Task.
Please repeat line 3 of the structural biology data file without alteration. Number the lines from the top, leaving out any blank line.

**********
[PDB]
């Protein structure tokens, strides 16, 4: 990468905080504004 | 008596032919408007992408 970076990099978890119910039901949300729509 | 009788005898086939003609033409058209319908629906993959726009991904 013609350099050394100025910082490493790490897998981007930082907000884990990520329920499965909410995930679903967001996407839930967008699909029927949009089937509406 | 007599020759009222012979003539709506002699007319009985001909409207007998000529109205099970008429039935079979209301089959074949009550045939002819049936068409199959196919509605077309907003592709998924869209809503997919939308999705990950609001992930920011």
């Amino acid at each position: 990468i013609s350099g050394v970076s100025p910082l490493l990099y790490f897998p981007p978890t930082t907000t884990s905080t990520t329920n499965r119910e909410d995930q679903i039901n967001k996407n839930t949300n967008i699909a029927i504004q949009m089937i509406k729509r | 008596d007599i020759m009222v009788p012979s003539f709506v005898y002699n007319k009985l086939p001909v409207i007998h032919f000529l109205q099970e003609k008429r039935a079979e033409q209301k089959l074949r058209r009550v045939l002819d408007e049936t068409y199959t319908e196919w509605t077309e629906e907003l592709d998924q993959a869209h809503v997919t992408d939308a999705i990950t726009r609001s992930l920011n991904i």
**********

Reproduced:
């Amino acid at each position: 990468i013609s350099g050394v970076s100025p910082l490493l990099y790490f897998p981007p978890t930082t907000t884990s905080t990520t329920n499965r119910e909410d995930q679903i039901n967001k996407n839930t949300n967008i699909a029927i504004q949009m089937i509406k729509r | 008596d007599i020759m009222v009788p012979s003539f709506v005898y002699n007319k009985l086939p001909v409207i007998h032919f000529l109205q099970e003609k008429r039935a079979e033409q209301k089959l074949r058209r009550v045939l002819d408007e049936t068409y199959t319908e196919w509605t077309e629906e907003l592709d998924q993959a869209h809503v997919t992408d939308a999705i990950t726009r609001s992930l920011n991904i």